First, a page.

Melissa Cucalon" />

In 1982, a young Luis Cucalon arrived in New York City from Ecuador. He intended to visit his older brother on vacation, but the city’s charm and allure convinced him to stay. Without knowing a word of English, Cucalon enrolled in LaGuardia Community College to study English as a second language.

Reflecting on those early days, he fondly recalls the college’s support. “They were really helpful,” he reminisces, “I still remember The Beatles songs they had us learn.” Cucalon proceeded to joyfully sing When I am sixty-four by the Beatles. With a hint of a smile in his eye. 

“It was easier then,” he remarked. 

While attending college, Cucalon juggled work as a receptionist and a movie theater usher. Despite the language difficulties and the demands of his jobs, he never lost sight of his passions. “That was a great job for me [the movie theater usher]. I was able to watch movies, and I would get all these movie posters,” he recalls with nostalgia. 

Gradually, he obtained his GED and became fluent in English.

Years later, Cucalon returned to Ecuador for a short visit, but fate had other plans. He met Lorena Molina, and their connection led to marriage and starting a family. Although he faced financial struggles, Cucalon never let go of his passion for learning. “The main issue I’ve had whenever I tried to go to school is time and money. Especially with kids,” he acknowledges. 

A serendipitous discovery changed their lives. “I was looking up information for my wife to go to school. And saw this school in NYC for TV and film production, and we decided to pack up and head to NYC,” he reveals.

With perseverance and determination, Cucalon embarked on a grueling journey. Working two jobs, attending school, and surviving on only three hours of sleep each night, he faced tremendous hardship.

His wife, Lorena, vividly remembers the challenges they encountered during their time in New York. “It was miserable,” she recalls, “I had to take care of two toddlers in New York alone in the cold.” A fact she often reminds her children of anytime any of them complain. 

“It was hard for me,”said Molina, “I had two strollers–for the two babies–Lucho [Luis] was working and I couldn’t work or afford daycare so I took them everywhere with me. I would have to carry both of them up and down the stairs for the subway at the same time–I was scared that something could happen to them.” 

Despite the difficulties, Cucalon pushed through and graduated at the age of 29. Returning to Ecuador with his family, he embarked on a successful 30-year career in television, earning him awards and recognition in his home country.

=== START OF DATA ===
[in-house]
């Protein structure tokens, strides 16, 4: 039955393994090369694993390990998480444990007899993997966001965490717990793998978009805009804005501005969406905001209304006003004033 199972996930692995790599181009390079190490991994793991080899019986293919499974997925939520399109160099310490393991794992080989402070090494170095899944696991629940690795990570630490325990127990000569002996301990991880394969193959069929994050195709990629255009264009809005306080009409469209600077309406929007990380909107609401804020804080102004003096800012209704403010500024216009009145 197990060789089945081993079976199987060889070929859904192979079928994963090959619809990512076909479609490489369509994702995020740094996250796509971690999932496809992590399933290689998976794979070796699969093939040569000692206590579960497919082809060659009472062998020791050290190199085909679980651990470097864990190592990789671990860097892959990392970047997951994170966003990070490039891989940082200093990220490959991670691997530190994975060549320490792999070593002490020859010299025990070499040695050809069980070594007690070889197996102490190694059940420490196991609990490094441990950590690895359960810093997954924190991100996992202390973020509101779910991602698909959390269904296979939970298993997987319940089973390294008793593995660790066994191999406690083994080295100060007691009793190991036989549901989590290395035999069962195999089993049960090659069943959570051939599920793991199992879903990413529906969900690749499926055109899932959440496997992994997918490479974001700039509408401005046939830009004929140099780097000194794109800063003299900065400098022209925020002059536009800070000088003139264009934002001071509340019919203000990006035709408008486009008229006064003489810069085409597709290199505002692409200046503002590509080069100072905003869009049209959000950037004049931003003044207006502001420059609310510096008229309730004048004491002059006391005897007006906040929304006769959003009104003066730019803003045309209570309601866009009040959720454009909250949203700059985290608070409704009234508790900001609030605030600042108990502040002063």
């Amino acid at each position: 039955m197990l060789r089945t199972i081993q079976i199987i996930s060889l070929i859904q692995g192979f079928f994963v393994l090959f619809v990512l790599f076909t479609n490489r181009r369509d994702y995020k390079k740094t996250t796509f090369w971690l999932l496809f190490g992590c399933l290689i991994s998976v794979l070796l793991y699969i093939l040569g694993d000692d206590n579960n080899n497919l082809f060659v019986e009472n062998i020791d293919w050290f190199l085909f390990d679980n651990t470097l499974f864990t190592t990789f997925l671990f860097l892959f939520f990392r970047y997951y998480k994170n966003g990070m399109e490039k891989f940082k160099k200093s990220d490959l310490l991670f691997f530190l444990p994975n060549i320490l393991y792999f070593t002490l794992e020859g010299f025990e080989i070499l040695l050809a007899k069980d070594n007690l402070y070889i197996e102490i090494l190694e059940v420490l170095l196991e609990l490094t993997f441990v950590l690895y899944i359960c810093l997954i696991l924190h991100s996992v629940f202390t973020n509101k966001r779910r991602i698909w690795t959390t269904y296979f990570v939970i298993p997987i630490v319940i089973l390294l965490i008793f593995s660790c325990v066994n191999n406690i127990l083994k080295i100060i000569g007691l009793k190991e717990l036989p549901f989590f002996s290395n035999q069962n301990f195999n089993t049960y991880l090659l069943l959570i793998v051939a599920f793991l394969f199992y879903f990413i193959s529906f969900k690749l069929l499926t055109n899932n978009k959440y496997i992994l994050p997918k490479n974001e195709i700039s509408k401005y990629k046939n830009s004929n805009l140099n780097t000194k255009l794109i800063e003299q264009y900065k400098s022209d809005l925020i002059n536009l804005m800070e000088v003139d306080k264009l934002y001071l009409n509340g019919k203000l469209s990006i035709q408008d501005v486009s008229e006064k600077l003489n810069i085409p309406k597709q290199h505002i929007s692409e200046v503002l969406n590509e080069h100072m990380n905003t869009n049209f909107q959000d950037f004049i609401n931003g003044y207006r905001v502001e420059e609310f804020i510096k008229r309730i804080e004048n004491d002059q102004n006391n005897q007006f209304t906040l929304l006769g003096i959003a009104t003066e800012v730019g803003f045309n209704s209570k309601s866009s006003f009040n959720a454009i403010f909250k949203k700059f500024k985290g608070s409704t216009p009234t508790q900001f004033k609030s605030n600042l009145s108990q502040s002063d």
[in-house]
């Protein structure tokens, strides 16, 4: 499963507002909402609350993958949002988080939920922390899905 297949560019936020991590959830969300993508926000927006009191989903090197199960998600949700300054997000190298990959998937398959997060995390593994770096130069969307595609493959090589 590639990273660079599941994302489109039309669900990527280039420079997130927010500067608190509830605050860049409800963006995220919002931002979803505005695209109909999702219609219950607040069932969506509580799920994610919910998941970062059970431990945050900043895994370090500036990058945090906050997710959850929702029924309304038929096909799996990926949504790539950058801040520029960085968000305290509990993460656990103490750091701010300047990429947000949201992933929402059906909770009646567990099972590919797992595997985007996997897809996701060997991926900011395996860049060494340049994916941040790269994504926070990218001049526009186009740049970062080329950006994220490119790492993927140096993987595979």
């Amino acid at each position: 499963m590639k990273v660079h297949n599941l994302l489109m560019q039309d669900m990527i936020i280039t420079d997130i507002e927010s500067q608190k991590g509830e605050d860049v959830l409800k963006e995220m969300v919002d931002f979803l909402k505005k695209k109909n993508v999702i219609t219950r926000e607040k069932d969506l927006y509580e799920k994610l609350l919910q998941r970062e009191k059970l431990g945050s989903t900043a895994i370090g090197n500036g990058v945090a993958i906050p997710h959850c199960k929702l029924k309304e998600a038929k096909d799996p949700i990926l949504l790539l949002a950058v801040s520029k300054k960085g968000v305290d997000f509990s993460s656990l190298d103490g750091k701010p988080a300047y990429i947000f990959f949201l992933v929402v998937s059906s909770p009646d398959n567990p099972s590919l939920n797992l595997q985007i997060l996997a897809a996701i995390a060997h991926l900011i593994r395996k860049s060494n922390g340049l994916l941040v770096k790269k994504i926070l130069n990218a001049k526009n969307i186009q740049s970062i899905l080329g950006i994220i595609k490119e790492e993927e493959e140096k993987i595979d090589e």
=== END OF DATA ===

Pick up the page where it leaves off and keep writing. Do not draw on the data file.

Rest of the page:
Money and health are two things that people seem to have almost no control over. 

This was the case with Adam Trinkle, vice-president of Phi Theta Kappa (The Alpha Theta Phi chapter LAGCC honor society)—current LaGuardia Community College Student. After 3 unsuccessful attempts through higher education. Trinkle is currently on his fourth try, ready to graduate from LAGCC this June at 41 years old. 

Hailing from Georgia, Allan grew up in a military family. He was always told from the age of ten that he would have to figure out how he was going to pay for college. So, when it finally came time to go to college in 2000 at age 17, Allen, with his 4.0 GPA qualified for a ROTC scholarship with the air force for a premed major. 

However, Trinkle’s time in this program was cut short. Due to a new diagnosis of epilepsy in December of 2000, he was no longer eligible for the scholarship. 

This left the young man with seemingly no academic prospects for two years. 

“I went back to a local community college when I lived in Maryland, but I went in with no plan and no motivation. It felt like something I had to do. So, I did Gen-ed.”—Trinkle Remarked. “That didn’t last long at all.” 

Lack of motivation and plan are a lethal combination for any endeavor. So, this second attempt to college was short lived and Trinkle paused his educational pursuits till 2006. 

“I finally realized I liked cars, working with my hands.”— “ I went back to school for the third time, I was studying engineering—same as now.” He remarks. 

This time, he furthered his education. “I got all the way to my third trimester! But I was working full time and had to support myself. Towards the end I was burnt out.” 

After this third attempt, Trinkle took his longest break from school. During this break he found love and had a daughter. 

“I came back during the pandemic. I was privileged enough to have a wife—who is a successful singer/actress and she said she could afford it.” 

Trinkle—who had been working as a restaurant manager for nearly a decade — saw the impact that the COVID 19 pandemic had on the restaurant industry. 

The wish for job security coupled with the opportunity to be able to achieve his ambitions and the desire to set an example for his 13-year-old daughter, motivated Trinkle to enroll in LaGuardia Community College, where he is expected to graduate June 2023. At the time of this interview, he was waiting to hear from Columbia University to see if he had been accepted for transfer.

There is no step by step manual to life and there are millions of ways to measure success. “I have no regrets”–remarked Trinkle– “If I had finished school before, I would not have met my wife or had my Daughter.”